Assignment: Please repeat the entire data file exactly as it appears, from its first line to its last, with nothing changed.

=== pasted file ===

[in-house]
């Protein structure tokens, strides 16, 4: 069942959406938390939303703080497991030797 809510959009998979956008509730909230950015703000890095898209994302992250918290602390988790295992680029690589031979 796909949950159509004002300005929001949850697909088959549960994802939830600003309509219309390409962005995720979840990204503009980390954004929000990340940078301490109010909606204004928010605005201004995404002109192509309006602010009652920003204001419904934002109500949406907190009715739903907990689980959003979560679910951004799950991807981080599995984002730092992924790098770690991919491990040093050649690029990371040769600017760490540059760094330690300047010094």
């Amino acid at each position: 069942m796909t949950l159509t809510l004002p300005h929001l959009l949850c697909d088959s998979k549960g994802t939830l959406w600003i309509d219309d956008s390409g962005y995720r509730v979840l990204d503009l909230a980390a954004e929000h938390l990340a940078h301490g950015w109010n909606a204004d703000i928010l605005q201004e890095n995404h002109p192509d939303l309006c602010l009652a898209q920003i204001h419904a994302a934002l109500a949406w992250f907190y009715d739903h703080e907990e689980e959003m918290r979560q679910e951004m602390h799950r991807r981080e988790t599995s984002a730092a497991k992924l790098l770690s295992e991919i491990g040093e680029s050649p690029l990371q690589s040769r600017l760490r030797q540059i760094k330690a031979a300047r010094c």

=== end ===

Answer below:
[in-house]
């Protein structure tokens, strides 16, 4: 069942959406938390939303703080497991030797 809510959009998979956008509730909230950015703000890095898209994302992250918290602390988790295992680029690589031979 796909949950159509004002300005929001949850697909088959549960994802939830600003309509219309390409962005995720979840990204503009980390954004929000990340940078301490109010909606204004928010605005201004995404002109192509309006602010009652920003204001419904934002109500949406907190009715739903907990689980959003979560679910951004799950991807981080599995984002730092992924790098770690991919491990040093050649690029990371040769600017760490540059760094330690300047010094």
């Amino acid at each position: 069942m796909t949950l159509t809510l004002p300005h929001l959009l949850c697909d088959s998979k549960g994802t939830l959406w600003i309509d219309d956008s390409g962005y995720r509730v979840l990204d503009l909230a980390a954004e929000h938390l990340a940078h301490g950015w109010n909606a204004d703000i928010l605005q201004e890095n995404h002109p192509d939303l309006c602010l009652a898209q920003i204001h419904a994302a934002l109500a949406w992250f907190y009715d739903h703080e907990e689980e959003m918290r979560q679910e951004m602390h799950r991807r981080e988790t599995s984002a730092a497991k992924l790098l770690s295992e991919i491990g040093e680029s050649p690029l990371q690589s040769r600017l760490r030797q540059i760094k330690a031979a300047r010094c």